I have been thinking a lot lately about strength and what it means to be a strong woman.
Something you may not know about me is that I am a power-lifter. Not in any official capacity, rather, that is the lifestyle that I lead. What this means in my day-to-day life is that I eat a lot and get my butt to the gym every day. That isn’t always easy when I’m trying to run a business, keep a house clean, look after a lot of pets (seriously, I have way too many pets!), have full and meaningful relationships with friends and family, and still have some time for R&R!
It also means that I don't conform to the commonly accepted idea of beauty. I am bigger and stronger than a woman is 'supposed' to be. It makes people uncomfortable when I don't need a man to do things for me. I am not weak or submissive. Some people might see me as self-absorbed for how much time I invest in strength training, health and mental wellbeing. But it's important to me. It is the physical embodiment of my inner strength.
Physical strength is just one type of strength. Being strong woman doesn't have to mean that you are loading 20kg plates on to a barbell at the gym. It could be showing up for your family, pushing through a difficult time at work, finding time to nurture friendships or kicking some personal goals. It all comes from the same place and no matter how you choose to show your strength, there are going to be battles along the way. The less important things fall away to make room for your strength. People might not agree with the choices you make and the things you sacrifice in order to stay true to yourself. Things are evolving, though. There is a growing movement amongst women to support each other in our pursuit of our authenticity and showing the world what it truly means to be our version of a strong woman.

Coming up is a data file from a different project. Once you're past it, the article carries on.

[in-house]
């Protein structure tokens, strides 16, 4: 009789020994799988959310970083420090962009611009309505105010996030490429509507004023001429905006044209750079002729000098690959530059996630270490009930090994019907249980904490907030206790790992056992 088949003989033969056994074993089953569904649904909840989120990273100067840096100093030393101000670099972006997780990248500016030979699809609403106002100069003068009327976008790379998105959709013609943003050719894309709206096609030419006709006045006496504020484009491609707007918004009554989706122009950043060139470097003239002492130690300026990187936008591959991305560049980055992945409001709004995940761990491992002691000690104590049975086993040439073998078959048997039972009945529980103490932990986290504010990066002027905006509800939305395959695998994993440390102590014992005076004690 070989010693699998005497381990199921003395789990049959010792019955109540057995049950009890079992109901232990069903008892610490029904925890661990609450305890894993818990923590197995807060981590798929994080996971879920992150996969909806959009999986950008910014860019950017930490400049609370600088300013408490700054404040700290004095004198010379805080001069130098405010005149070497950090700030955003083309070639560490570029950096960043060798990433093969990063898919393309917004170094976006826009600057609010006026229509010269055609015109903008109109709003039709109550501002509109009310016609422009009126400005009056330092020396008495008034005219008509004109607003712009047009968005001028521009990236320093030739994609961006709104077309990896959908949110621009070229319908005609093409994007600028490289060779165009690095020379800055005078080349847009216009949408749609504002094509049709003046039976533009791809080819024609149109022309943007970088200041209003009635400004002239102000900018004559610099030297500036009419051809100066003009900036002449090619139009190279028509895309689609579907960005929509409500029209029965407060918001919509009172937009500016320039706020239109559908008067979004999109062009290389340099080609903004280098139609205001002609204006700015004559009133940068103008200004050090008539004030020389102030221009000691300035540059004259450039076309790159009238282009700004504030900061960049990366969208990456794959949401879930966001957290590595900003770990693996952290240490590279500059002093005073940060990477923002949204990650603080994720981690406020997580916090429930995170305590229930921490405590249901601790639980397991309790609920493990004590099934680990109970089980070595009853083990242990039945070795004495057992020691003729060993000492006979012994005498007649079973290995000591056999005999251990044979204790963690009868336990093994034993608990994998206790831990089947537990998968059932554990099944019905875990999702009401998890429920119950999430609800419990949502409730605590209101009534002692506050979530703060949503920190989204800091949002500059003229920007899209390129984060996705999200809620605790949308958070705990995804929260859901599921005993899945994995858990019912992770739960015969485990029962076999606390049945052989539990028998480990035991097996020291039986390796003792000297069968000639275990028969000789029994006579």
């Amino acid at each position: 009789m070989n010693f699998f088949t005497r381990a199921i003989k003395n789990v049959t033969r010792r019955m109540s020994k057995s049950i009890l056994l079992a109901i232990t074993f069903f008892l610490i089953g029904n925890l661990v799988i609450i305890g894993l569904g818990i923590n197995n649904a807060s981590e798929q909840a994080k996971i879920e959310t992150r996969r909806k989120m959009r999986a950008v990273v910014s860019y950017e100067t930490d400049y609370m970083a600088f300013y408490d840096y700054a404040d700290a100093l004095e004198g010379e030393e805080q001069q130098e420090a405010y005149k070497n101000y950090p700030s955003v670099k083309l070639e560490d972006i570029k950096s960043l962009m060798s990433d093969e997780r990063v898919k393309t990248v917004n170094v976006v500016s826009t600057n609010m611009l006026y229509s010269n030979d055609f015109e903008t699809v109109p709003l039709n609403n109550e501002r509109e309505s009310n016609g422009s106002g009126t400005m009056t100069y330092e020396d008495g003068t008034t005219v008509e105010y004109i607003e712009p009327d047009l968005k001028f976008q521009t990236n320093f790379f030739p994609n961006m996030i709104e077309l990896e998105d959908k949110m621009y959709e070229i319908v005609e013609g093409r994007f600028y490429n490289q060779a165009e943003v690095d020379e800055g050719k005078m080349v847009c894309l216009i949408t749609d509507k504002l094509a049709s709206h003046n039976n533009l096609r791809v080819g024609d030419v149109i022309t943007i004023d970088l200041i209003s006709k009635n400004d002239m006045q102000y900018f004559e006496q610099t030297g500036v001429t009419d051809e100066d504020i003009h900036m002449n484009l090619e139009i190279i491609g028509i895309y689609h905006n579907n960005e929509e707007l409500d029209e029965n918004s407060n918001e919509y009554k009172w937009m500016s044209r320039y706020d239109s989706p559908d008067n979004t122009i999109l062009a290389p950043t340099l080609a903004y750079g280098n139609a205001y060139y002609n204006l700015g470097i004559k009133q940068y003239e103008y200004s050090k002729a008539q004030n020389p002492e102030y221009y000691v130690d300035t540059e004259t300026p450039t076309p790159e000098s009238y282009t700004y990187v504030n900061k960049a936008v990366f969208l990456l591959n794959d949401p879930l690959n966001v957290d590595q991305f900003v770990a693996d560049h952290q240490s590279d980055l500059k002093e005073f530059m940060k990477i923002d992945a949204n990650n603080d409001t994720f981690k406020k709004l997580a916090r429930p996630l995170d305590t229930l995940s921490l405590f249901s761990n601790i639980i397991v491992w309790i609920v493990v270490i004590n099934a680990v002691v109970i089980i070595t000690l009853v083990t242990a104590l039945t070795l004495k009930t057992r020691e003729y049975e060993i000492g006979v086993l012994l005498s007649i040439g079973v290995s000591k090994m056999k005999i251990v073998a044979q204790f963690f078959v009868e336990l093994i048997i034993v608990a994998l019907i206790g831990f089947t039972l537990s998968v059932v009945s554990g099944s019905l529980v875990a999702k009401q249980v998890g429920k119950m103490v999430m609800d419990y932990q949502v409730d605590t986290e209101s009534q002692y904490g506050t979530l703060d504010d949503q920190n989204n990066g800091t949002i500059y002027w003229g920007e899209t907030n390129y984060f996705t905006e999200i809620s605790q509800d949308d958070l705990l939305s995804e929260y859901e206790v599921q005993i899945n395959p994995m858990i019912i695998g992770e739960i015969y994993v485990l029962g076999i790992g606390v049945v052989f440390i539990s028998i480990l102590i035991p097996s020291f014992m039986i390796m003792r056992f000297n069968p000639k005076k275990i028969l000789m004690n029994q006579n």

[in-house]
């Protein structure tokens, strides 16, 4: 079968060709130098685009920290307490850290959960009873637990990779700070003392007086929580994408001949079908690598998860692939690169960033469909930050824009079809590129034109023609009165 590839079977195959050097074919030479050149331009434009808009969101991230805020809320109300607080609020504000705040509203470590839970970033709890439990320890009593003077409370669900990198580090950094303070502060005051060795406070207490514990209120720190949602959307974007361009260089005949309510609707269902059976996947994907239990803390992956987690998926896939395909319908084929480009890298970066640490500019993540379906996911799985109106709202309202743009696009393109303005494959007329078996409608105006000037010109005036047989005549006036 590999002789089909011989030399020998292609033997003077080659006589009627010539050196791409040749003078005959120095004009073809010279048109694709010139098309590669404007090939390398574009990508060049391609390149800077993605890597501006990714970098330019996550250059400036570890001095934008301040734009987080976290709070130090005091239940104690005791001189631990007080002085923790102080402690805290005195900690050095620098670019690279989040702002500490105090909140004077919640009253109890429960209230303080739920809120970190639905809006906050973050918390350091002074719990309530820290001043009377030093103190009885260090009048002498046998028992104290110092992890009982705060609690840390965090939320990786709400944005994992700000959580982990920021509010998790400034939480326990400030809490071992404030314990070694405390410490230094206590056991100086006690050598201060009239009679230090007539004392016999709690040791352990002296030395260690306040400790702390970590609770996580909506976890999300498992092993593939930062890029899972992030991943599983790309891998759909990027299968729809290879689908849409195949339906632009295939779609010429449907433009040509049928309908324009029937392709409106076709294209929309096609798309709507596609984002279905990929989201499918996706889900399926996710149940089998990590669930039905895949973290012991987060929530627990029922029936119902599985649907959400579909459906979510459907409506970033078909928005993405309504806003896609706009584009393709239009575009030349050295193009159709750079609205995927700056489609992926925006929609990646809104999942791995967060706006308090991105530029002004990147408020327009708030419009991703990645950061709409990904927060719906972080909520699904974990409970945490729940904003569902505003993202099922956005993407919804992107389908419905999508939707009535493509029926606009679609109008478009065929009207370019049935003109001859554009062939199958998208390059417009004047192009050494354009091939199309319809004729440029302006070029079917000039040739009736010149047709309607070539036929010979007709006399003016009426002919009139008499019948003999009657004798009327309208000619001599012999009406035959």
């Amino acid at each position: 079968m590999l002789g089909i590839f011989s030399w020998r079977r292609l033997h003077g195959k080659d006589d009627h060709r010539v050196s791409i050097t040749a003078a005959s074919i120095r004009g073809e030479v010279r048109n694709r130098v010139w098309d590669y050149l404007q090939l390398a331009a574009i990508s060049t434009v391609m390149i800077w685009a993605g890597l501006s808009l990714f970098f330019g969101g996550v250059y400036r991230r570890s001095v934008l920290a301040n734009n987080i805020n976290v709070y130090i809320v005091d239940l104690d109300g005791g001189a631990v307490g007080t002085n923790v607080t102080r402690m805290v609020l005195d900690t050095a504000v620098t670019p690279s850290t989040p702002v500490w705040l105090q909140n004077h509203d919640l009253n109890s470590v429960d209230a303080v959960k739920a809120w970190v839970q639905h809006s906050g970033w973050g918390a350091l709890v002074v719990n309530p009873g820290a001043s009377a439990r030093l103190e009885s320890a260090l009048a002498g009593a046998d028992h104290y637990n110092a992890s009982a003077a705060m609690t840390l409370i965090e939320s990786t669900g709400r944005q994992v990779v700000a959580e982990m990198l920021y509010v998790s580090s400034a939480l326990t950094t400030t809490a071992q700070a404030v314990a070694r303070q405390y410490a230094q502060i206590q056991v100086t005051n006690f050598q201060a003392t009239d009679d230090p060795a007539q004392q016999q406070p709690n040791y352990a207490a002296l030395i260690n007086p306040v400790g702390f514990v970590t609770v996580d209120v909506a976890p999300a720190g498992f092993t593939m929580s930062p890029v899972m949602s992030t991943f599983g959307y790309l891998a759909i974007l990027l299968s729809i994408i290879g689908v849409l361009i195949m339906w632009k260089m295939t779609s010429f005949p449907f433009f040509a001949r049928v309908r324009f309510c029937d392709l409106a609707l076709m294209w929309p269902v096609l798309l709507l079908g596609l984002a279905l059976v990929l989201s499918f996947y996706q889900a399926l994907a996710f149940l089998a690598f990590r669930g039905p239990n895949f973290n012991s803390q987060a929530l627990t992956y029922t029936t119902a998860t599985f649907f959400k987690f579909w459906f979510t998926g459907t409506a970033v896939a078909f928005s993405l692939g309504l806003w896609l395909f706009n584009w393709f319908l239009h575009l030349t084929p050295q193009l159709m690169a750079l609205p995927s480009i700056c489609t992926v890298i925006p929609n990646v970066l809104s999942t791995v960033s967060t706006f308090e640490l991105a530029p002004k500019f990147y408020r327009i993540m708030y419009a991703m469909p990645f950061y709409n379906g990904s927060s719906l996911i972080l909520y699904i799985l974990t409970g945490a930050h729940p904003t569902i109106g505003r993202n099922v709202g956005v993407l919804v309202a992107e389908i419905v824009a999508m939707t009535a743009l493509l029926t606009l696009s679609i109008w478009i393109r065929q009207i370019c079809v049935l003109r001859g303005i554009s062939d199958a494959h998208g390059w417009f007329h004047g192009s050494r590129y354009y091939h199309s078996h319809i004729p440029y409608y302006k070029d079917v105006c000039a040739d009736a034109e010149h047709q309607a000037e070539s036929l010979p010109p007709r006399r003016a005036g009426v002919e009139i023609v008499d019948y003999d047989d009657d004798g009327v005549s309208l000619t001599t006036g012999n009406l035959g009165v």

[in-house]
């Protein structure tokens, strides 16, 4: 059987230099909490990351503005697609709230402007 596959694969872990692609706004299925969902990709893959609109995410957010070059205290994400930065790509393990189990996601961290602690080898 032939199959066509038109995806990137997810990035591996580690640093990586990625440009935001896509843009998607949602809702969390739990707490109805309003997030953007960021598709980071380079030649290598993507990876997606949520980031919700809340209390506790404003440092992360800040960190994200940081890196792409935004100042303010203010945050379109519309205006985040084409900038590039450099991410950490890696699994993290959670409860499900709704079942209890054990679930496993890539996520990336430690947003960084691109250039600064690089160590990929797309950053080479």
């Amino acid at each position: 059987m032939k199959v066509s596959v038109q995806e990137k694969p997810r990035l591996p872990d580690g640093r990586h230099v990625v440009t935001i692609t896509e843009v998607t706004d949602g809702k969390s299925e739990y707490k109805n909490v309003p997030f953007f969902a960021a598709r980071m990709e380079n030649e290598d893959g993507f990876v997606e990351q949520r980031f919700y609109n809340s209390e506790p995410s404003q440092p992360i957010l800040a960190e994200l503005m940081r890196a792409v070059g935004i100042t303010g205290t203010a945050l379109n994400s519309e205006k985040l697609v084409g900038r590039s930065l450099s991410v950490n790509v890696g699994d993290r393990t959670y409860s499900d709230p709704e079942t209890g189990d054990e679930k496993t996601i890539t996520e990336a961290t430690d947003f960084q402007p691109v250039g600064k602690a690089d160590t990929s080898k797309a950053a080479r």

So stand up, be loud and proud. Flex your metaphorical muscles (or literal muscles) and show the world where your strength lies. Personal strength, whatever form it may take, is a way of fighting back when it feels as though all the world is trying to knock you down and squeeze you into the box of 'what a woman should be'. It's a way of saying that I am enough, as I am, take me or leave me. I won't be pushed around. I will fight for what is right for me.